Age-Weighted Profit-Sharing Plan

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Age-Weighted Profit-Sharing Plan

A plan by which an employer distributes a set percentage of the company's profits to its employees' retirement accounts, with older employees receiving more. That is, a company sets up a series of accounts for employees and places a portion of its profits in them until employees retire. Under an age-weighted profit-sharing plan, accounts for older employees receive a larger amount each time the company makes a distribution. The company divides up the distributions in such a way that the older employees (who are closer to retirement) and the younger employees (whose account will benefit more from compound interest) will receive the same amount from the profit-sharing following retirement. The idea behind any profit-sharing plan is to give employees an incentive to work for the company's profitability.
References in periodicals archive ?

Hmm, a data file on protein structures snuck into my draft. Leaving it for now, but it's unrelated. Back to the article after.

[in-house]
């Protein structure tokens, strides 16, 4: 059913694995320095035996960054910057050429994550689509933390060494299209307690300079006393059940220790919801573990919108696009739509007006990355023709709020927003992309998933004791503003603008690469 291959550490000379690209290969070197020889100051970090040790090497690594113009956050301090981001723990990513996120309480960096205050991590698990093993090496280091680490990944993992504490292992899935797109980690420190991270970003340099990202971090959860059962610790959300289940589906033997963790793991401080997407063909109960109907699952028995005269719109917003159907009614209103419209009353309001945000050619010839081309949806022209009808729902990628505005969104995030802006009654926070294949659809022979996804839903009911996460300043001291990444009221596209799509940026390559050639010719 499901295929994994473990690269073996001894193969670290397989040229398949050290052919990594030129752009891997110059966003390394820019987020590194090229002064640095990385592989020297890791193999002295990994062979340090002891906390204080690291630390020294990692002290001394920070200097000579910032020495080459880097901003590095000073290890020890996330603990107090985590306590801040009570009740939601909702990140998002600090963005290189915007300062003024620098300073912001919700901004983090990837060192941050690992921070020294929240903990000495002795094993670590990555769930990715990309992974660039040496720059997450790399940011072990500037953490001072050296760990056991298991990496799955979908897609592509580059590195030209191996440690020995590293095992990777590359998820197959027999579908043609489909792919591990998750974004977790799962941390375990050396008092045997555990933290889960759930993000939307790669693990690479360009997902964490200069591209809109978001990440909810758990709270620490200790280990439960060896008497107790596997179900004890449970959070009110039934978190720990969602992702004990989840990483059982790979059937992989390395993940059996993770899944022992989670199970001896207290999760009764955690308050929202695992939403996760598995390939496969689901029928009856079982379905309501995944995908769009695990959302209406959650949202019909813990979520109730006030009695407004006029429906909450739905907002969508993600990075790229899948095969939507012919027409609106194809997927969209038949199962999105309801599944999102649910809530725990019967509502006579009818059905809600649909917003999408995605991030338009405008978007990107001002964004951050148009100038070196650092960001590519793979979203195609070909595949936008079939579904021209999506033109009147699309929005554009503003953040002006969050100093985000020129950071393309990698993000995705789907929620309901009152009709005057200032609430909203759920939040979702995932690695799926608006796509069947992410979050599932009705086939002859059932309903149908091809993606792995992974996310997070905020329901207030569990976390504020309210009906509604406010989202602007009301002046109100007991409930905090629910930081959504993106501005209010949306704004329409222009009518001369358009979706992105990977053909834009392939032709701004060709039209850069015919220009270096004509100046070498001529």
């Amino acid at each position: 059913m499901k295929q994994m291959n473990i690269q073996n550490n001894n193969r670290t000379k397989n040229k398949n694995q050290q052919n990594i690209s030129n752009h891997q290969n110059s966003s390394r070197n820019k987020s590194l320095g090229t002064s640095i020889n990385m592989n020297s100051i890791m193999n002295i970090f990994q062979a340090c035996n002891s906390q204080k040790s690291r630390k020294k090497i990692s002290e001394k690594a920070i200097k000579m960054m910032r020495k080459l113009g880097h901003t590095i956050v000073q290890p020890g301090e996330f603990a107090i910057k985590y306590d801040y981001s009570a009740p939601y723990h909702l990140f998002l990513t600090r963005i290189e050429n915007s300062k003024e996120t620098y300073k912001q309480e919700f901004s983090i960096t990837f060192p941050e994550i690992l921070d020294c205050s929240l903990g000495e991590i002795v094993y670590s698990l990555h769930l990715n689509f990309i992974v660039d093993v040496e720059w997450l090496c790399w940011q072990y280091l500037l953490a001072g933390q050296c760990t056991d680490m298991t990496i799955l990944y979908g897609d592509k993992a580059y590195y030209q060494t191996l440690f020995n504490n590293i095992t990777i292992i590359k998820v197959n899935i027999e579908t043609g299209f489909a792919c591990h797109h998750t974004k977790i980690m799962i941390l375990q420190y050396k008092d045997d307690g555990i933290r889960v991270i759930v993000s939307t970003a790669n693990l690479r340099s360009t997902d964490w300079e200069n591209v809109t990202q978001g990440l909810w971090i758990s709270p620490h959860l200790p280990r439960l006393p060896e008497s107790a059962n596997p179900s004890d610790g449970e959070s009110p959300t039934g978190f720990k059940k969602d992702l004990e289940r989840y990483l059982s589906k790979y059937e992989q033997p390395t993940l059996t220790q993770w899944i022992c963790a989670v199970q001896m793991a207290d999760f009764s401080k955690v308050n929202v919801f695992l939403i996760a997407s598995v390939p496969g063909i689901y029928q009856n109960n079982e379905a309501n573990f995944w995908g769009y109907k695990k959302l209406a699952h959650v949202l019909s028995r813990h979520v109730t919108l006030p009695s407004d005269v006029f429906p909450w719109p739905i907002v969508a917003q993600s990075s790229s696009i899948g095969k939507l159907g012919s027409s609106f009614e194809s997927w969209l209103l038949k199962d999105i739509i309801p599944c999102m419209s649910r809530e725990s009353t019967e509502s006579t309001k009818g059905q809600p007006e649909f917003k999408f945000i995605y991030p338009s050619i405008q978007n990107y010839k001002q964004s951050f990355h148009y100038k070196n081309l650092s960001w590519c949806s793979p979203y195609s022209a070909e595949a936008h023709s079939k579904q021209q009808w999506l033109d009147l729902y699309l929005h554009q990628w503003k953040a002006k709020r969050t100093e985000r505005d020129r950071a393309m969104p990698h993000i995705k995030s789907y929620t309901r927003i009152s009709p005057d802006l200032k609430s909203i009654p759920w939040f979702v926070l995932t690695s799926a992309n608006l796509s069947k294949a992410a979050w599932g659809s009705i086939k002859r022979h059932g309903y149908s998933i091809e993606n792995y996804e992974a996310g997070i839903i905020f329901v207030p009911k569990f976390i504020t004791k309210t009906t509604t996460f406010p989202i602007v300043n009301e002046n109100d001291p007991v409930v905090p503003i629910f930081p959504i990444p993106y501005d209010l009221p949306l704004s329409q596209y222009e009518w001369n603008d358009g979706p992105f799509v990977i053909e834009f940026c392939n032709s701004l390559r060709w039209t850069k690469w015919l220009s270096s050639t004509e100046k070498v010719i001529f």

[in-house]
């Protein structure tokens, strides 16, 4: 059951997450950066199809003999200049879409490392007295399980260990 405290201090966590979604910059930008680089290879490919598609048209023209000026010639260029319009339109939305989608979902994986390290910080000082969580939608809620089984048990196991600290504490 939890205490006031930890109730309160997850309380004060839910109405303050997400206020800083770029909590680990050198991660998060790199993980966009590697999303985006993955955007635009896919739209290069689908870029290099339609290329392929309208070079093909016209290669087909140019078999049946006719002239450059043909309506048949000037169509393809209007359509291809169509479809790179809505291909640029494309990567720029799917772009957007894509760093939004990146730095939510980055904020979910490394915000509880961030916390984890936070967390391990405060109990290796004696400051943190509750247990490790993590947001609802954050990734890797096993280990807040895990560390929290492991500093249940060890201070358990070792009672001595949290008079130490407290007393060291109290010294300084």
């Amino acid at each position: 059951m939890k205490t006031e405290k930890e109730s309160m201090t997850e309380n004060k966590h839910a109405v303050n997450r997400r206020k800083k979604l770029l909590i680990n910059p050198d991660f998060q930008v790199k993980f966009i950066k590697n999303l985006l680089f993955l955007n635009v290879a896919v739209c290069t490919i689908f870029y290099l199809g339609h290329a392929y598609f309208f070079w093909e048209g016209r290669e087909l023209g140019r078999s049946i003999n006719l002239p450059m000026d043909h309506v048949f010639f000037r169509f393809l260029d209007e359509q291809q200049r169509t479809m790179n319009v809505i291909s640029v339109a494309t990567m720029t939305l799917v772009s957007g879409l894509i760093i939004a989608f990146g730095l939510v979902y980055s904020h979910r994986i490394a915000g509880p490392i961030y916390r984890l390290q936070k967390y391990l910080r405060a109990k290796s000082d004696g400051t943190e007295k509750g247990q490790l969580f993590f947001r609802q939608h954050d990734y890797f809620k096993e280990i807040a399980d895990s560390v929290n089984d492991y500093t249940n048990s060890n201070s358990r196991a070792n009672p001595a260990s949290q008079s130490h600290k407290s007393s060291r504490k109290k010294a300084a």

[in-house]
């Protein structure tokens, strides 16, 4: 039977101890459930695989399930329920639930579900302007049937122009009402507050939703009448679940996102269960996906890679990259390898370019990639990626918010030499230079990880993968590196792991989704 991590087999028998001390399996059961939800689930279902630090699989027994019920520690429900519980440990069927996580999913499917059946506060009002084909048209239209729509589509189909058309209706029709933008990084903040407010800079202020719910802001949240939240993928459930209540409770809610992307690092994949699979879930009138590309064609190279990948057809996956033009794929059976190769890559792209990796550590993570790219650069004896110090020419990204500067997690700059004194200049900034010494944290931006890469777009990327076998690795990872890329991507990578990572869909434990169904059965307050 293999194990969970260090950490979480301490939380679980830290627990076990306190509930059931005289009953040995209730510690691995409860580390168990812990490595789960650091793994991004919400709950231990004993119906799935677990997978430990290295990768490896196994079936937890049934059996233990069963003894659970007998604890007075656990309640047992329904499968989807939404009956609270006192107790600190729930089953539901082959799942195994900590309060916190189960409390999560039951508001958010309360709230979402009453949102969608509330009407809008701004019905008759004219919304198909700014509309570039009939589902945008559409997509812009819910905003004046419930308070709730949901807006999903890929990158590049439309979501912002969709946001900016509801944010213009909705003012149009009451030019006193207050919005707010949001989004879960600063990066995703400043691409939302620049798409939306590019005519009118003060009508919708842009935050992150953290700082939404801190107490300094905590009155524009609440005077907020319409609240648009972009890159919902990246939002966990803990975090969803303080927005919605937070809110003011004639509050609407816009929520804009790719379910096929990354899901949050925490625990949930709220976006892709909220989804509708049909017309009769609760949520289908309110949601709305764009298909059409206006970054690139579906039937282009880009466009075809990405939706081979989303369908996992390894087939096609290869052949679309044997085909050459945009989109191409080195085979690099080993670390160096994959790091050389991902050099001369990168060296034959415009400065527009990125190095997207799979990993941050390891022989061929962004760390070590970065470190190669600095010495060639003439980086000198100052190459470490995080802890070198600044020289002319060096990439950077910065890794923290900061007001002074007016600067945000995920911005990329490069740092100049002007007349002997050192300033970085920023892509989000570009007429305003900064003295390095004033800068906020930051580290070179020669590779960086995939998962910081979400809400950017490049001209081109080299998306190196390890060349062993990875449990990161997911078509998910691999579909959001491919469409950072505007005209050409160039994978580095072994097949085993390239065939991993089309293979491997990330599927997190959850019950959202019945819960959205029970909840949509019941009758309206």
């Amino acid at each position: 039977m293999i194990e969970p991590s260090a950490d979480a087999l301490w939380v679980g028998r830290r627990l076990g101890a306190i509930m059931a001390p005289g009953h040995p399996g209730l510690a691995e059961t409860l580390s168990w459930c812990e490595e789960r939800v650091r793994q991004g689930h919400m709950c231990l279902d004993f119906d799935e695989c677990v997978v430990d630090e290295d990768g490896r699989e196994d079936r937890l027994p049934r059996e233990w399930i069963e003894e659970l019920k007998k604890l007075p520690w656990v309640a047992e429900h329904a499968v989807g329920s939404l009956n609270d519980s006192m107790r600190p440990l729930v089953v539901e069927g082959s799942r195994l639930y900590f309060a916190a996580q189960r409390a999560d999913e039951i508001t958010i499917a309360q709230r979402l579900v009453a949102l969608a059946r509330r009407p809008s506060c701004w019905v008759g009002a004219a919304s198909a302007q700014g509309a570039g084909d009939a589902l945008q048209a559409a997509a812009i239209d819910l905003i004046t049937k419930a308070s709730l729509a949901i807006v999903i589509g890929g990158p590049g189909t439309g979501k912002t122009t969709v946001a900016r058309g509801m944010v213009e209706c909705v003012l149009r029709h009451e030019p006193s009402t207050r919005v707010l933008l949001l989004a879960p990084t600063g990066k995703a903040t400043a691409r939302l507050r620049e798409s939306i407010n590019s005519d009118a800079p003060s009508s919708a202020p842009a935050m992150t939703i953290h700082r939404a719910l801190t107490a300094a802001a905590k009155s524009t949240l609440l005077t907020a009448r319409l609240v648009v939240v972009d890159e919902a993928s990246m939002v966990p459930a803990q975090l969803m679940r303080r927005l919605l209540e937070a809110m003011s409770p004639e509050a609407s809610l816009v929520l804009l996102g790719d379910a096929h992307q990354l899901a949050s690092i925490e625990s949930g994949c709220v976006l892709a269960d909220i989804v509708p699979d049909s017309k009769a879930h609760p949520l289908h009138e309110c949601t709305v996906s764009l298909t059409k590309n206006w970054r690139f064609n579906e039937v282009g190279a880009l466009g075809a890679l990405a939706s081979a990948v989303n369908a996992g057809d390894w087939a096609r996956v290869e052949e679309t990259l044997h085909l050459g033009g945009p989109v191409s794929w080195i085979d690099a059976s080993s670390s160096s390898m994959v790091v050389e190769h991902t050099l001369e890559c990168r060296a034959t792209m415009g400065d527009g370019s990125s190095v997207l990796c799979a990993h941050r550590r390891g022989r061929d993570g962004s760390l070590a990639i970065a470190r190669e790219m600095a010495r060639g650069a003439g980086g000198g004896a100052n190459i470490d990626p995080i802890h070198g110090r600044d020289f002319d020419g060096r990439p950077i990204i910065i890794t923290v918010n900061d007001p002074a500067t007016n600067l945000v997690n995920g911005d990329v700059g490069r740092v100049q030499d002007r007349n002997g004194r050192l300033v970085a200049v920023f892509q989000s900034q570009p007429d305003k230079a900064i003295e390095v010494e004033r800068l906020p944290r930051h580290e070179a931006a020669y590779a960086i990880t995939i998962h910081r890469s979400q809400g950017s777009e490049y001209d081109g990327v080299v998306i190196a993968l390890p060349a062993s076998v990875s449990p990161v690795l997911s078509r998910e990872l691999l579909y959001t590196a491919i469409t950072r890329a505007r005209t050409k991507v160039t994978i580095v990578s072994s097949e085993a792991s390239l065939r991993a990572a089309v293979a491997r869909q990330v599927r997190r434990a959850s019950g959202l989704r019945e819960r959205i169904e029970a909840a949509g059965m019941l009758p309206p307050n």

Cross-tested and age-weighted profit-sharing plans also focus allocations on older employees and are generally less expensive to administer than defined-benefit plans, although deductions are limited to 25% of compensation.
Legislation considered in 1994 would have eliminated age-weighted profit-sharing plans, but the proposal was ultimately deleted.
While a complete review of these regulations is beyond the scope of this article, the new rules on the following topics will be discussed: defined contribution plans; coverage (which is where most practitioners will focus their attention to determine whether a plan or component of a plan satisfies these rules); plan benefits, rights and features; allowing discrimination and coverage violations to be retroactively corrected; and age-weighted profit-sharing plans, an important type of retirement plan whose use will become much more prevalent as a result of these regulations.
This results in higher contribution allocations for older employees, a technique that is becoming known as an age-weighted profit-sharing plan.